Some 15 million Americans are hiding credit cards, checking accounts or savings from their live-in partners, according to a new study from Bankrate. Another 9 million say they used to have such an account, but have come clean.
Young people are hiding more than other generations, with 31 percent of millennials admitting to having a secret account, compared to 24 percent of Gen Xers and 17 percent of baby boomers.
“Lots of Americans are keeping a big secret that they shouldn’t,” says Matt Schulz, CreditCards.com senior card analyst. “With any relationship open, honest and ongoing communication is crucial and that is certainly true with money.”
Even if you have room for improvement in talking money with your partner — as most of us do — let’s hope that you are not among the 11 percent of people who say they do not talk about money with their partner at all.
“That means a lot of couples have trouble brewing that they have no idea about,” says Schulz.
Only a little over half of us think our partner is being honest with us. Naturally, we’re more confident in our own truthiness: 61 percent of us say we’re being honest with our partner when it comes to money.
This kind of trouble can be just as devastating to the relationship as other kind of untruths. For 31 percent of people in the study, cheating financially was worse than cheating physically.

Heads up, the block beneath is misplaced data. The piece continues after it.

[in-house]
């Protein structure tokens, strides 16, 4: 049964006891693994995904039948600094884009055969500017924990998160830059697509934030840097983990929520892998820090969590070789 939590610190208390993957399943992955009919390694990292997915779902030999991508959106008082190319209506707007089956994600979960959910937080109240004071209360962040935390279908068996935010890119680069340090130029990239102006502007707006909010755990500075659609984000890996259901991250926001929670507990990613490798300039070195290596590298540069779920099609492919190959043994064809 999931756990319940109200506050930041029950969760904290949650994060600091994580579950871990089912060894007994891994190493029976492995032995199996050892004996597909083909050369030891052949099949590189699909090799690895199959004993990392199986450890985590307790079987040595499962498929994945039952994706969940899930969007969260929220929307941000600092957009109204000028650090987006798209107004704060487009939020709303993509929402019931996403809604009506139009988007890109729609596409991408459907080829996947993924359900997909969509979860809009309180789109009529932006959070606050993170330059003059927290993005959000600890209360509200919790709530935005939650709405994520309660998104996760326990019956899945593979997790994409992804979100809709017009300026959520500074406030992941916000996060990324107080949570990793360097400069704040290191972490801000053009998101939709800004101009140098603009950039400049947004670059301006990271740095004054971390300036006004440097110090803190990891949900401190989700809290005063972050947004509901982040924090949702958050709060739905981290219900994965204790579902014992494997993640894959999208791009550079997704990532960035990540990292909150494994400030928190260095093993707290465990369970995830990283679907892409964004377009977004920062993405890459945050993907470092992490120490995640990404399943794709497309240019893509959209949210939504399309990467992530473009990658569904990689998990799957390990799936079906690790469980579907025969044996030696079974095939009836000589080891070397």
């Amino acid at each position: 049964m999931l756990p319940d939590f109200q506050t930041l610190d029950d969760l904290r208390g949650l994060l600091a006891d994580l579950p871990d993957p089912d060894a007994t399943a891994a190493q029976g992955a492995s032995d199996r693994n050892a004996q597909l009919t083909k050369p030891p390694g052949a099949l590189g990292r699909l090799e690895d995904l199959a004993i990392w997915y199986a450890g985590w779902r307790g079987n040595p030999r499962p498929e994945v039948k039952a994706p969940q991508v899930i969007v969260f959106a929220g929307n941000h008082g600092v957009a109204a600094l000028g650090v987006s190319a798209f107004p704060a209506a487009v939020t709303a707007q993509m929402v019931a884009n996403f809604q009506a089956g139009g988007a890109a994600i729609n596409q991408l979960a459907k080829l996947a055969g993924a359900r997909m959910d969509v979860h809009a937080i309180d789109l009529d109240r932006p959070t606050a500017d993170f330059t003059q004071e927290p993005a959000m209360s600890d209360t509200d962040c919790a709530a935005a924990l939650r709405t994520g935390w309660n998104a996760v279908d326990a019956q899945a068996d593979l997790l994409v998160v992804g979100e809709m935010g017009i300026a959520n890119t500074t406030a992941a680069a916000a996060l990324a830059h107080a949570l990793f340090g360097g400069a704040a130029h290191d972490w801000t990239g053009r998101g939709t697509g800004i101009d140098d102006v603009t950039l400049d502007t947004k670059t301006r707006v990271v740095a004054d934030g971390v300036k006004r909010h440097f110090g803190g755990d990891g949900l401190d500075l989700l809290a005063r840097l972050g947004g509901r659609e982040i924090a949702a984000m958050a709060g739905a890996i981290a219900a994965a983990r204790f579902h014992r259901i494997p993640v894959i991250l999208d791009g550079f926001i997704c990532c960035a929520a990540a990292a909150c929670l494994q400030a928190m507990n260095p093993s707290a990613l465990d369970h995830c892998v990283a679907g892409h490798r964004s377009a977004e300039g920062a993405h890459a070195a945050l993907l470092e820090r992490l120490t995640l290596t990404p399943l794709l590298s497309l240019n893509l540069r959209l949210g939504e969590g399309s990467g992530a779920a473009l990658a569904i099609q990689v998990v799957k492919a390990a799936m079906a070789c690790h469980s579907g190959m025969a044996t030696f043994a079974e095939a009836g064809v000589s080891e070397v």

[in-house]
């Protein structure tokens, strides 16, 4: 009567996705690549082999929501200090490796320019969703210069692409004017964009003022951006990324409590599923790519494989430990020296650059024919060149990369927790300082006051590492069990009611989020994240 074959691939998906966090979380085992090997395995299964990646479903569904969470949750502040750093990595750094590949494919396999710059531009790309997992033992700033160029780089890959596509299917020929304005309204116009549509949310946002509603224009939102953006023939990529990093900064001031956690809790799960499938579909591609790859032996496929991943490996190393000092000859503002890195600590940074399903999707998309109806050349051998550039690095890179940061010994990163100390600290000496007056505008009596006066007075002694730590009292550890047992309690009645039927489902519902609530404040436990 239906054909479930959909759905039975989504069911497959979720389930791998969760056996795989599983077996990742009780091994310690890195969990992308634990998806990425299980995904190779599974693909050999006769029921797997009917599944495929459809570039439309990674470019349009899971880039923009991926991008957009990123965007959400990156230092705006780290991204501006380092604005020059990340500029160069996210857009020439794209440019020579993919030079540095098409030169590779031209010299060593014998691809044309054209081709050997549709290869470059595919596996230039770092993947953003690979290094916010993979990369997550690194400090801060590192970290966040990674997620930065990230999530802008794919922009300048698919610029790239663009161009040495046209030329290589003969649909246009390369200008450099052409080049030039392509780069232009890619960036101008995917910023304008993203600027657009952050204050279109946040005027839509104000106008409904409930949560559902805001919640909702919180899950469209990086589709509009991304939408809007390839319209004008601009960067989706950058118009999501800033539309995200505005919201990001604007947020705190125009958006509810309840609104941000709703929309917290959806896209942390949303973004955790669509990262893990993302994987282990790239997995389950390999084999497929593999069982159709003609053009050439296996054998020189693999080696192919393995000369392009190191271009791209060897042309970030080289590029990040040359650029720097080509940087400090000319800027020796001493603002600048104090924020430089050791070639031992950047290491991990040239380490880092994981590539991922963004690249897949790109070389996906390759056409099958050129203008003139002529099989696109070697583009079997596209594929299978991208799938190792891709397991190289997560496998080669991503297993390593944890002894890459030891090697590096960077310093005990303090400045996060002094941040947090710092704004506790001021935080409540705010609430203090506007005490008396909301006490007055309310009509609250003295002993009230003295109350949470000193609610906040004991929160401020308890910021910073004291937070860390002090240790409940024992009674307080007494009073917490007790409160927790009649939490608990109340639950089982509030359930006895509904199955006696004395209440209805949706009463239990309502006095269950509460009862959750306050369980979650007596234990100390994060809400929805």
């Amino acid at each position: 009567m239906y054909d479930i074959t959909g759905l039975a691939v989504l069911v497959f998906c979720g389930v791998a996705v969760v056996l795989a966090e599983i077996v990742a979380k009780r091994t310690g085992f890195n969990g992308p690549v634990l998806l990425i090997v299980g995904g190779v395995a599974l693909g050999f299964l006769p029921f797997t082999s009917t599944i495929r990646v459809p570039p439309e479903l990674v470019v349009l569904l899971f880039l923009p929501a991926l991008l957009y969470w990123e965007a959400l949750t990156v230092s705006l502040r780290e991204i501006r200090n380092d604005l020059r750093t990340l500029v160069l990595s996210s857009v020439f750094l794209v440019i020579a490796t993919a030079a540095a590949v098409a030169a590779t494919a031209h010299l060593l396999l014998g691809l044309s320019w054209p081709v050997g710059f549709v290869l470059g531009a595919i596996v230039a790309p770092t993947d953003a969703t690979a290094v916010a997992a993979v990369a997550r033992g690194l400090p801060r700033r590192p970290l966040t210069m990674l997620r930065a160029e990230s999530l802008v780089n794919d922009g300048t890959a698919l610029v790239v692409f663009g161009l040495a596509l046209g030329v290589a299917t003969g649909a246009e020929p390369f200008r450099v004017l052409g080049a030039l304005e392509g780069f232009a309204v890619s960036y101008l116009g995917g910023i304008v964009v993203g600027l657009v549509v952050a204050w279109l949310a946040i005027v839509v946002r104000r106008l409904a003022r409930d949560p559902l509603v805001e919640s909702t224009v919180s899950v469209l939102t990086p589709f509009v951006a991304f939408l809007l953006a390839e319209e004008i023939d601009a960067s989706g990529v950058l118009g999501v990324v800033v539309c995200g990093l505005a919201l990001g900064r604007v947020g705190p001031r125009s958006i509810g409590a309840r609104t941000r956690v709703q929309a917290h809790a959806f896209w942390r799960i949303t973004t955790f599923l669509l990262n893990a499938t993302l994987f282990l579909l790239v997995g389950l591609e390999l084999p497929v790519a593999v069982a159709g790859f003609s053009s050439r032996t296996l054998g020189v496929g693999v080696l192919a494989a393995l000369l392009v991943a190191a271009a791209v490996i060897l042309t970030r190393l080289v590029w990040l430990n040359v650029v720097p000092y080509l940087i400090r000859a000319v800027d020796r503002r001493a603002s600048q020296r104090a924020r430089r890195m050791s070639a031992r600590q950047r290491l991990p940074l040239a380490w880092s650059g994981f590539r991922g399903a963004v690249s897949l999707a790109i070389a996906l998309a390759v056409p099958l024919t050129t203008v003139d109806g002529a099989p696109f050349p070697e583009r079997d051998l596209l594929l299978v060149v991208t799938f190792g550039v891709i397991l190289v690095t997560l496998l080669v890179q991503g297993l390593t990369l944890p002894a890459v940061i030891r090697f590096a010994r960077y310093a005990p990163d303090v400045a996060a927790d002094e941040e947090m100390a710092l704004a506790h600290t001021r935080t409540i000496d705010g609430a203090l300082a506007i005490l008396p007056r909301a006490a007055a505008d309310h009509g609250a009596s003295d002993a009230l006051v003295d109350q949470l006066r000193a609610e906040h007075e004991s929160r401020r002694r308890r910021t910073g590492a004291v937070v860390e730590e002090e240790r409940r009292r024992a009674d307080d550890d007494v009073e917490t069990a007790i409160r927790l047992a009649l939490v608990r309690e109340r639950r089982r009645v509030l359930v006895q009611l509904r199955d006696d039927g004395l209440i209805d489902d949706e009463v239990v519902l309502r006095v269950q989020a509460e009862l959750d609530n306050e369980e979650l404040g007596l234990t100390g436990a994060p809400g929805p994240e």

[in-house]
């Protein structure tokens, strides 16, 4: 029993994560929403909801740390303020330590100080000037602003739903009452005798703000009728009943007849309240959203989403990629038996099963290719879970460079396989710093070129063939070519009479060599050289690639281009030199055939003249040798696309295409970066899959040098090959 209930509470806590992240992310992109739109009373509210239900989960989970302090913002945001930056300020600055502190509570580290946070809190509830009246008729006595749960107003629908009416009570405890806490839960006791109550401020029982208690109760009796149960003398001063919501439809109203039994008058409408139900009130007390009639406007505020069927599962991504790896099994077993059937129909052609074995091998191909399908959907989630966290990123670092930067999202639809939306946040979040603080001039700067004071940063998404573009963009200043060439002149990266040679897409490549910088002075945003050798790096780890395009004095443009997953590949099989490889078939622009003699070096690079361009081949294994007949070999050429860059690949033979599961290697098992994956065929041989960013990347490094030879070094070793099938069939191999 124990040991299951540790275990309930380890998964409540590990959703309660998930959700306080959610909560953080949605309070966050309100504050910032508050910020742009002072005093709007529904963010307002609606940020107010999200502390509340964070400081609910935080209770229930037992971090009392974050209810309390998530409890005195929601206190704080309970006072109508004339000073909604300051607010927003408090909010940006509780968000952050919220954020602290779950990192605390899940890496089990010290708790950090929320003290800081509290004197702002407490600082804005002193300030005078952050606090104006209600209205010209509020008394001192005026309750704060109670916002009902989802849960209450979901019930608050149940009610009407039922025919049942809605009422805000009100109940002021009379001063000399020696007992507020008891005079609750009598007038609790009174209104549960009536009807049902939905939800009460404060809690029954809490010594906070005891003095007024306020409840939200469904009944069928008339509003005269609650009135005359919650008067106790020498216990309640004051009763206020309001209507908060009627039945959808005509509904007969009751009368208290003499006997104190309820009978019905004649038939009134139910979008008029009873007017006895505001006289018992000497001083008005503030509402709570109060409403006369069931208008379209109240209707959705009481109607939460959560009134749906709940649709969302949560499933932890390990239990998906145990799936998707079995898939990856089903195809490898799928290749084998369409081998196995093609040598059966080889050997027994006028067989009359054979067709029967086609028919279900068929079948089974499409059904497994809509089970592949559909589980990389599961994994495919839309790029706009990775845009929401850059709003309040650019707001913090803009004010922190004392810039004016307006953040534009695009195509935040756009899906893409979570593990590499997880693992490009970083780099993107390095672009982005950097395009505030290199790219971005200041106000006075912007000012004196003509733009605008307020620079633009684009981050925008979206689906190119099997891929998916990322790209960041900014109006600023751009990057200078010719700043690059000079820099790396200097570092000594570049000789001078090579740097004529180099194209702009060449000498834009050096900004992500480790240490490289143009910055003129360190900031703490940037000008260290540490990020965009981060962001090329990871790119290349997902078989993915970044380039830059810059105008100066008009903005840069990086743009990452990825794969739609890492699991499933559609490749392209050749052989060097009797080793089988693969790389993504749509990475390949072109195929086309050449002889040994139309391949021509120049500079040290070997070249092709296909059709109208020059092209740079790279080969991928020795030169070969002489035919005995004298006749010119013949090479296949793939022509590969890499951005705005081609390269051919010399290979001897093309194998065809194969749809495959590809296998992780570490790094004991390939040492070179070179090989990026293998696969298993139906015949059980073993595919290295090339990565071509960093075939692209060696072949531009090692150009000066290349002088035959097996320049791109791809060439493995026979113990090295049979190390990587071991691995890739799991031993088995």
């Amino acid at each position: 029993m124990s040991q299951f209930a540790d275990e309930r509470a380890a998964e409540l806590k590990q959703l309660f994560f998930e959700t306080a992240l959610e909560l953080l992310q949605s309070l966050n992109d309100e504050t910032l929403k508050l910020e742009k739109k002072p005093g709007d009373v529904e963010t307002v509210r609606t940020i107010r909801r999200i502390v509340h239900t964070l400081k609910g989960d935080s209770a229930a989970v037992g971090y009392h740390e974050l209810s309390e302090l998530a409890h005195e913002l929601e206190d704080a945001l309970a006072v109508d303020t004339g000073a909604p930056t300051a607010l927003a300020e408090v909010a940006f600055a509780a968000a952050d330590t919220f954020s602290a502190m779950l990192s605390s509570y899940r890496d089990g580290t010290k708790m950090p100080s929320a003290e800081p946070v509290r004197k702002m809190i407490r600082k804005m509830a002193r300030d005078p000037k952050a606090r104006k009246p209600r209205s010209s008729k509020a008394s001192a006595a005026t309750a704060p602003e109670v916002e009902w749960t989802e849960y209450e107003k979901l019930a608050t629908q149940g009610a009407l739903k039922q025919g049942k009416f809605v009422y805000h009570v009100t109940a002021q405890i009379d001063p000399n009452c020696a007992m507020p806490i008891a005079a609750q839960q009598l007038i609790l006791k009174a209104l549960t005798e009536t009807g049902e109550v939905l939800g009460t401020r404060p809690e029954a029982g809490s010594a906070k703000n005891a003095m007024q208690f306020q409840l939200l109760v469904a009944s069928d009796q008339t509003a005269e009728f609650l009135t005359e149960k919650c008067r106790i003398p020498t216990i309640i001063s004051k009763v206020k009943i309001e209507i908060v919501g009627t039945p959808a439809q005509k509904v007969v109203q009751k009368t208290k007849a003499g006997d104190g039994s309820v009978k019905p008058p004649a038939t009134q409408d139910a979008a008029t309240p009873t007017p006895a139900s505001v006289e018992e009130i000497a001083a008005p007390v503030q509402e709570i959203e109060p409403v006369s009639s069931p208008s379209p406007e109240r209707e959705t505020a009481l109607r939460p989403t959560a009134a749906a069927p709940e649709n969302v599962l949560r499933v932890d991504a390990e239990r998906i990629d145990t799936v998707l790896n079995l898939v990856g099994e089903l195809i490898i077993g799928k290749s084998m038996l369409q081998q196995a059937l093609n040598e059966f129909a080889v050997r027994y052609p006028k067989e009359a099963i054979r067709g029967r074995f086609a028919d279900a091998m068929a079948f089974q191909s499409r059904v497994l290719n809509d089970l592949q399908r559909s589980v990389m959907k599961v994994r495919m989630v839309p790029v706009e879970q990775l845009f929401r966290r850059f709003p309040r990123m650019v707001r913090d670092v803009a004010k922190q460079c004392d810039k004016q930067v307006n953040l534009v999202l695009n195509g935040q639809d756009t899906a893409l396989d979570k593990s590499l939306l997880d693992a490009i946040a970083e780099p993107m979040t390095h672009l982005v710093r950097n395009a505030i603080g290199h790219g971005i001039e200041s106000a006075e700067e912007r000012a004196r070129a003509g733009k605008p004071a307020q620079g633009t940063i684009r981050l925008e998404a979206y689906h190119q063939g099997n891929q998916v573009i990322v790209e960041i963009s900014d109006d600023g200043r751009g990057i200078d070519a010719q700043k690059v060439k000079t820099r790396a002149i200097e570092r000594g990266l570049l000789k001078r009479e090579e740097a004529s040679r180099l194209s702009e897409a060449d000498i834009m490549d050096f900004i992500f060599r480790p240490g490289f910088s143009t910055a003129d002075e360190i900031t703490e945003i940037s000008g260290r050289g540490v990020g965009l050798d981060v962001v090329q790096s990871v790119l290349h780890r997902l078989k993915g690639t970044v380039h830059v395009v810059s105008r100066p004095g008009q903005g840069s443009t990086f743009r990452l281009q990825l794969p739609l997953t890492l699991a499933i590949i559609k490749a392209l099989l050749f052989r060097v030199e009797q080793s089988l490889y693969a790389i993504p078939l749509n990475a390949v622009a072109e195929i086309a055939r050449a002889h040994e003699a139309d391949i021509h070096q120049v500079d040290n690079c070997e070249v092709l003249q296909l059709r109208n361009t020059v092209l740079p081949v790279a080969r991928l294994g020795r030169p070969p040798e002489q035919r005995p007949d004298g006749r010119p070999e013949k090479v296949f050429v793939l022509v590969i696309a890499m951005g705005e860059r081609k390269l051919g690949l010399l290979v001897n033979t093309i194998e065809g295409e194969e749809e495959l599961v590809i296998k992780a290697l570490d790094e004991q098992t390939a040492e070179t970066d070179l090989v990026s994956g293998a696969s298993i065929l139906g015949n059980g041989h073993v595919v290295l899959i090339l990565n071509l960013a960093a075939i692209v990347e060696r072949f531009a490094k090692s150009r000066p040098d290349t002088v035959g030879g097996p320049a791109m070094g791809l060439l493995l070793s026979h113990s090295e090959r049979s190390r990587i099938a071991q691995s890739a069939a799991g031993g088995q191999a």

“And the less money you make, the more likely you are to agree that financial infidelity was worse,” said Schulz. “Simply because there is less margin for error.”
But what’s so wrong with stashing a little money?
It is possible you’re stashing away savings to surprise your sweetie with an engagement ring, say, or a trip for your anniversary. Or maybe someone has a hobby they know their loved one looks down on, like that fantasy football league your partner thinks is frivolous or the scrapbooking projects your partner says is burning money.
But it’s unlikely that more than a handful of these millions of secret accounts are happy surprises, says Schulz.
Money is fluid and your conversations about it should be as well.
“It shouldn’t be a once a year thing,” says Schulz. “It should be a part of your ongoing discussions. Maybe you put it on the calendar to talk about once a week or maybe you discuss issues as they come up. But however you do it, you need to be honest.”